India's Reliance is teaming up with BP in a move that could send the country's state-owned fuel giants into a tailspin


  • Reliance Industries - BP to launch 2,000 fuel retail outlets across India over the next three years.
  • The move will set off alarm bells for India’s state-owned fuel giants, given their already-declining share of the fuel retail market.
  • As private companies gain a larger share of the fuel retail market in urban areas and highways, public-sector retailers will be forced to redirect their focus to rural and semi-urban areas.
Reliance Industries, India’s largest company by market capitalisation, and global oil and gas supermajor BP are planning to launch 2,000 fuel retail outlets across India by 202, according to media reports citing company insiders. A formal announcement is expected in the next few months after the specifics of the joint venture are hammered out.

The news is likely to send India’s state-owned fuel giants into a tailspin. Their share of the rapidly-growing market has already been on a decline owing to the deregulation of fuel prices, which allows private companies to compete with state-owned ones.

The Indian government has made a conscious decision to encourage the entry of private and foreign fuel retailers in recent years, in a bid to promote competition and attract foreign dollars.

To that end, the government solicited a joint investment by Reliance and BP in the fuel retailing sector in June 2017. The move followed the two companies’ decision to develop a series of deepwater gas fields off India’s eastern coast. In October 2016, BP also secured a license to open 3,500 fuel retail outlets across India.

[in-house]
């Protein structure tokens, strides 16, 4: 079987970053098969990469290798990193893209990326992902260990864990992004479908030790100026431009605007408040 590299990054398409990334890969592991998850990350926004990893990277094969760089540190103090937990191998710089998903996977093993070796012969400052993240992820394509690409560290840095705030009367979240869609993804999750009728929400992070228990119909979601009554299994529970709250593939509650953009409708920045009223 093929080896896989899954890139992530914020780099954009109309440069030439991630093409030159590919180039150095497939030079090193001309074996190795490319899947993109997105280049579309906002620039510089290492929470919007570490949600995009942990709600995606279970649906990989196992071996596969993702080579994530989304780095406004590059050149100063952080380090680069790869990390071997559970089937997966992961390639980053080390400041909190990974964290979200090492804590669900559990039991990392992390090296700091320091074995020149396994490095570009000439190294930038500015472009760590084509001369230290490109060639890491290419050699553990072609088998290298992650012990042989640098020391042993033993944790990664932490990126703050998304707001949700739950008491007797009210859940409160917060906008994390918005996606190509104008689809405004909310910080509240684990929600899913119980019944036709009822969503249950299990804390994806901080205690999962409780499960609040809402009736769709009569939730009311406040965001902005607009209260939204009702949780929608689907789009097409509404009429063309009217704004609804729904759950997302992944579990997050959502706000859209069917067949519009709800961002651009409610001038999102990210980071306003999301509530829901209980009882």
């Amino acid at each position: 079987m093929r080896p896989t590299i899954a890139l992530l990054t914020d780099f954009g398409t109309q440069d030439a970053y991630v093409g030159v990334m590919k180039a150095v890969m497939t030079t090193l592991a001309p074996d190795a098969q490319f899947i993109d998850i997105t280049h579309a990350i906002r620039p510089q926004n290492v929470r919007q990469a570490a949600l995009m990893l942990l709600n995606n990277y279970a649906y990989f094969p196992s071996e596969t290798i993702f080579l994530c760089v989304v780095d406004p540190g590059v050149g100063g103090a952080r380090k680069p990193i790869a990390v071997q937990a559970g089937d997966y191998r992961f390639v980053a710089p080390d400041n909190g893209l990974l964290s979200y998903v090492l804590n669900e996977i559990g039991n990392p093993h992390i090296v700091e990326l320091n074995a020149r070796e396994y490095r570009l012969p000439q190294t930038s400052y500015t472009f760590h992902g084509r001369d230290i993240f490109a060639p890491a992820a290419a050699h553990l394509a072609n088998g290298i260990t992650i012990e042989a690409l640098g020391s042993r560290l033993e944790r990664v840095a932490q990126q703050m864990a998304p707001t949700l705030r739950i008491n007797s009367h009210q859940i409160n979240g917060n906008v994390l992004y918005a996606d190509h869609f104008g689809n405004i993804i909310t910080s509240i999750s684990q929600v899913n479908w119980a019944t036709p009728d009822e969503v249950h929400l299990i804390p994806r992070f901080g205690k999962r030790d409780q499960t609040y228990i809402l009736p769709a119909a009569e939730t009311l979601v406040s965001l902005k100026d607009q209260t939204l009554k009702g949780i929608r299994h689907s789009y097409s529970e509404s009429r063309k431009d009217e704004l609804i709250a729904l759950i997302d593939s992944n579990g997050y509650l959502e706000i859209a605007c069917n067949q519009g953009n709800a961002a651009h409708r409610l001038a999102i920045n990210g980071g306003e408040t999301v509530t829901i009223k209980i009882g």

The government’s open-market agenda is slowly paying off. Private fuel retailers are slated to hold as much as 15% of the market in 2021 compared to 1% in 2010, according to a report by CRISIL, a ratings agency. As private companies gain a larger share of the fuel retail market in urban areas and highways, public-sector retailers will be forced to leverage their distribution network and focus on rural and semi-urban areas.

Reliance likely sees a joint venture with BP as a way of cementing its comeback in the sector. After making large strides in the fuel retailing sector in the early to mid-2000s, the Mukesh Ambani-owned conglomerate was forced to bow out after being unable to match the subsidised prices of state-backed fuel retailers like Indian Oil Corp, Hindustan Petroleum and Bharat Petroleum Corp.

The company’s re-entry comes on the heels of the deregulation of petrol prices in 2010. It has since grown its market share of petrol retail from less than 1% to nearly 7%. But to be sure, state-run retailers still hold 90% of the market.

BP and Reliance, along with other private retailers, will continue to be wary of government intervention with respect to prices, especially given their significant capital costs. Following weeks of pressure over high prices, for instance, India’s Finance Ministry announced a ₹2.50 per litre reduction in the prices of petrol and diesel on Oct. 4.

BP’s chief executive, Robert Dudley, was quick to voice his disapproval of the move, saying that it did not bode well for the sector. He did, however, maintain that BP’s play in India was one for the long term, adding that BP and Reliance aimed to meet 10% of India’s fuel needs by 2022.
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